Empire State Realty Trust (NYSE: ESRT) suspended its dividend in 2020 in the midst of the coronavirus pandemic. Taking the dividend to zero is never a positive development for a real estate investment trust (REIT) given that REITs are specifically designed to pass cash on to investors. That said, vaccines suggest that the worst of the pandemic is behind us, so it's fair to wonder what the future holds for Empire State Realty. Here are some thoughts on that.
1. Focus, focus, focus
One of the most important things for investors to understand about Empire State Realty Trust is that it has a highly focused portfolio. From a big-picture perspective that means it is keyed in on the New York City region. But it goes deeper than that, with nine of its 14 properties located in Midtown Manhattan. But it doesn't stop there: Just six of its properties accounted for about 75% of its rents in 2020. One property, its namesake Empire State Building, made up roughly a third of the top line.
This is a massive amount of concentration, which increases risk. And it helps explain why this office- focused REIT ended up suspending its dividend in 2020 as the coronavirus pandemic left big-city offices vacant. However, looking forward, the concentrated nature of Empire State's portfolio isn't something that can be easily changed. In other words, concentration risk is something that's likely to stick around for at least the next three years unless there's a major business shift (which seems unlikely).
During Empire State Realty Trust's fourth-quarter 2020 earnings conference call, management noted that it's planning to suspend the dividend through at least the first half of 2021. But there was some interesting nuance in that decision. REITs have to pay out 90% of their taxable earnings to maintain REIT status, which allows them to avoid corporate-level taxation. Empire State noted that it has cash but that it is losing money and, therefore, doesn't have to pay a dividend. So, instead of dividends, it's planning to buy back stock. That's a shareholder-friendly move but perhaps not one dividend-focused investors will appreciate in lieu of a cash dividend.
That said, assuming the REIT's business starts to recover over the next three years, including the results from the observation tower in the Empire State Building, dividends are likely to be reinstated sooner rather than later. That will be an important shift, but right now it's too soon to tell when that change will actually happen. Income investors will probably want to wait until the dividend is back before jumping in here.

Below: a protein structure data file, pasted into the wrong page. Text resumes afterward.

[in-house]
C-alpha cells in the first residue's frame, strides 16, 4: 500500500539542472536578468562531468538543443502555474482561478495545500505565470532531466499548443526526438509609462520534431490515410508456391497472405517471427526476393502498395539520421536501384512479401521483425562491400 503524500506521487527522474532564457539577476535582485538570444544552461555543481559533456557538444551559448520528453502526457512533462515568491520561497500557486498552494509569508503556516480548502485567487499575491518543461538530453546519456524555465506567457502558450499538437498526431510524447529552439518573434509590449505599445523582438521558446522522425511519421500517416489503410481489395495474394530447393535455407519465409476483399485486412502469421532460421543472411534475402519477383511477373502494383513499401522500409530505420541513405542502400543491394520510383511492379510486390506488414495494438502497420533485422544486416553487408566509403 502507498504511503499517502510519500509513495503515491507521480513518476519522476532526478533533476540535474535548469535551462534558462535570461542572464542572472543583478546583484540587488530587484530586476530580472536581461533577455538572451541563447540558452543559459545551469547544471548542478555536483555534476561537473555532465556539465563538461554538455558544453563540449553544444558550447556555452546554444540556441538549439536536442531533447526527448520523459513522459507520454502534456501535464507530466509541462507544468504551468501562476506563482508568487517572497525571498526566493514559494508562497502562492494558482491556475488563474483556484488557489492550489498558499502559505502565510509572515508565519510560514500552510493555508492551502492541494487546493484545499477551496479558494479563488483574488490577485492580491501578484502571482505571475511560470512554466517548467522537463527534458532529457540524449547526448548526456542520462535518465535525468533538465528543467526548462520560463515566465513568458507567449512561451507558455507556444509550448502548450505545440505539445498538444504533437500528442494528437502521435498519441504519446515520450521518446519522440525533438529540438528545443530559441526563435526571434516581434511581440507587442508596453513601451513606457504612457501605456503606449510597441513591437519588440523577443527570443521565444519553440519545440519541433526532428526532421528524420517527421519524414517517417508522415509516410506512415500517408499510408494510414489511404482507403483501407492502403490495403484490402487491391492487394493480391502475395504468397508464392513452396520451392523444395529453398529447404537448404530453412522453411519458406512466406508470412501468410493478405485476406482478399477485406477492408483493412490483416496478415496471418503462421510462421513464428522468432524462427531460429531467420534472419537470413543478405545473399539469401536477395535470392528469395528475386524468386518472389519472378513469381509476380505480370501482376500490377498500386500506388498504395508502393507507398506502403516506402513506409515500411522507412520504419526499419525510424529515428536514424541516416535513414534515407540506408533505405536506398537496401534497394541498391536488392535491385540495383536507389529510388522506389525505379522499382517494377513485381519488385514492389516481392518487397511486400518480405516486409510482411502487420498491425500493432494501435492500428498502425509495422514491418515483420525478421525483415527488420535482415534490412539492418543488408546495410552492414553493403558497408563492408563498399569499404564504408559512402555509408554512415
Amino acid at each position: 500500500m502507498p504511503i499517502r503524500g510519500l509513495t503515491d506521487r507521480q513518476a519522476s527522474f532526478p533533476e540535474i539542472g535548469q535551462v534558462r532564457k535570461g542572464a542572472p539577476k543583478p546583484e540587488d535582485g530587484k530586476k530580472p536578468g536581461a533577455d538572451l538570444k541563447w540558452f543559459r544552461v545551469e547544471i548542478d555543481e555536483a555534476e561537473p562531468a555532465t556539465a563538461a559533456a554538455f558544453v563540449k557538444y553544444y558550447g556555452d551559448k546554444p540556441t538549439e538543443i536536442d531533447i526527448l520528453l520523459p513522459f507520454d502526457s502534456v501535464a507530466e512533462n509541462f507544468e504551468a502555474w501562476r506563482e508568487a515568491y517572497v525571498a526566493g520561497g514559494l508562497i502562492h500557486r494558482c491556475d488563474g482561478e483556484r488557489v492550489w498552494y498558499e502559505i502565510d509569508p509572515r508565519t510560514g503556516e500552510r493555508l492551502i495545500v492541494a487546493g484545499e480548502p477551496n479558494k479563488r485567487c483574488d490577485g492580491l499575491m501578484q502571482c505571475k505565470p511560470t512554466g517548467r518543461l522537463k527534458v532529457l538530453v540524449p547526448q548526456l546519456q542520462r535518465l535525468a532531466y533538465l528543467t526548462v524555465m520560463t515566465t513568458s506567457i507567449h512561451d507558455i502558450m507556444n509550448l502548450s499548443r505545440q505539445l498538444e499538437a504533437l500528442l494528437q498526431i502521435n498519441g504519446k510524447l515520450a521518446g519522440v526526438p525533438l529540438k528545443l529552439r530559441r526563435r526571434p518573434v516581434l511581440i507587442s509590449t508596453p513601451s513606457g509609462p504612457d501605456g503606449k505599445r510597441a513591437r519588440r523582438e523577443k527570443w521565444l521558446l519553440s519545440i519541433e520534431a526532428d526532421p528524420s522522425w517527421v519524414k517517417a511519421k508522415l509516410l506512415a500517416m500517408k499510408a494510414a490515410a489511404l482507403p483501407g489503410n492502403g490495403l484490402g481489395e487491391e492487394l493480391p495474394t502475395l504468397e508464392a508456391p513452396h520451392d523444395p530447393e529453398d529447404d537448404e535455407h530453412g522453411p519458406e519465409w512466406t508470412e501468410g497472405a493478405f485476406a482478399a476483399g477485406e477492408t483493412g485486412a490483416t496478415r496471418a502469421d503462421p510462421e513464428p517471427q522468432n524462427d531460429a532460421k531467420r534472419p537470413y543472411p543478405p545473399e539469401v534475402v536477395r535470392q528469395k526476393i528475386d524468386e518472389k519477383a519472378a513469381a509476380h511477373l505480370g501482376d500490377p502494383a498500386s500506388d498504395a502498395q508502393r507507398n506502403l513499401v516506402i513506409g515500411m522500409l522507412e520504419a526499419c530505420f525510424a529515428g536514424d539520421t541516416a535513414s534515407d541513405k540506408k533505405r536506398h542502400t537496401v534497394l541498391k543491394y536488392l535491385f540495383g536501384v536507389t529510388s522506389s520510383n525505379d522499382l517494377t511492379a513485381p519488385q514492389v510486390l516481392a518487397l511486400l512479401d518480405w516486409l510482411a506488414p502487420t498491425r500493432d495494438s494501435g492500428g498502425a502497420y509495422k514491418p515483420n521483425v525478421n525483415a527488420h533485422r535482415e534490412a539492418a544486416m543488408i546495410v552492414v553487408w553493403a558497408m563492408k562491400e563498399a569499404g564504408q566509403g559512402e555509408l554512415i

3. Portfolio growth
Longer term, Empire State Realty needs to buy properties if it wants to diversify its portfolio and grow its dividend over the long term. On that front, the REIT thinks the New York City market is still trending lower, with the first quarter of 2022 likely to be the bottom. That means there's more potential downside for the company's business but also that growth opportunities might start getting more attractive. And, in fact, that's pretty much what CEO Tony Malkin said is taking shape, noting that the acquisition team has "begun to uncover more interesting situations."
But Malkin also described the current operating environment as a marathon, not a sprint. So Empire State Realty isn't looking to rush into anything and plans to take its time on the investment front. Given that there are still notable uncertainties related to the pandemic, that's probably a good decision. And the stock buybacks highlighted above indicate the REIT is still making use of its capital to build value for shareholders. So it's hard to complain too much about what management is doing here. That said, it is likely that the next three years see some deal activity, which would help get the REIT back on a growth trajectory, help diversify its portfolio, and, perhaps, support long-term dividend growth (once the dividend is reinstated).
Not for the risk averse
When you look at Empire State Realty Trust today, it's pretty clear it isn't a great option for risk-averse dividend investors. Indeed, the dividend is currently suspended and it has a highly focused portfolio. However, for more aggressive investors looking for a turnaround play, Empire State Realty Trust might be an interesting name to look at. The next three years are likely to include a shift back to a more normal operating environment, including acquisitions and, eventually, a resumption of the dividend. When that happens, more investors are likely to be drawn back into the REIT. But, as management made clear, this is a marathon, not a sprint, so it could take a full three years before things look "normal" again.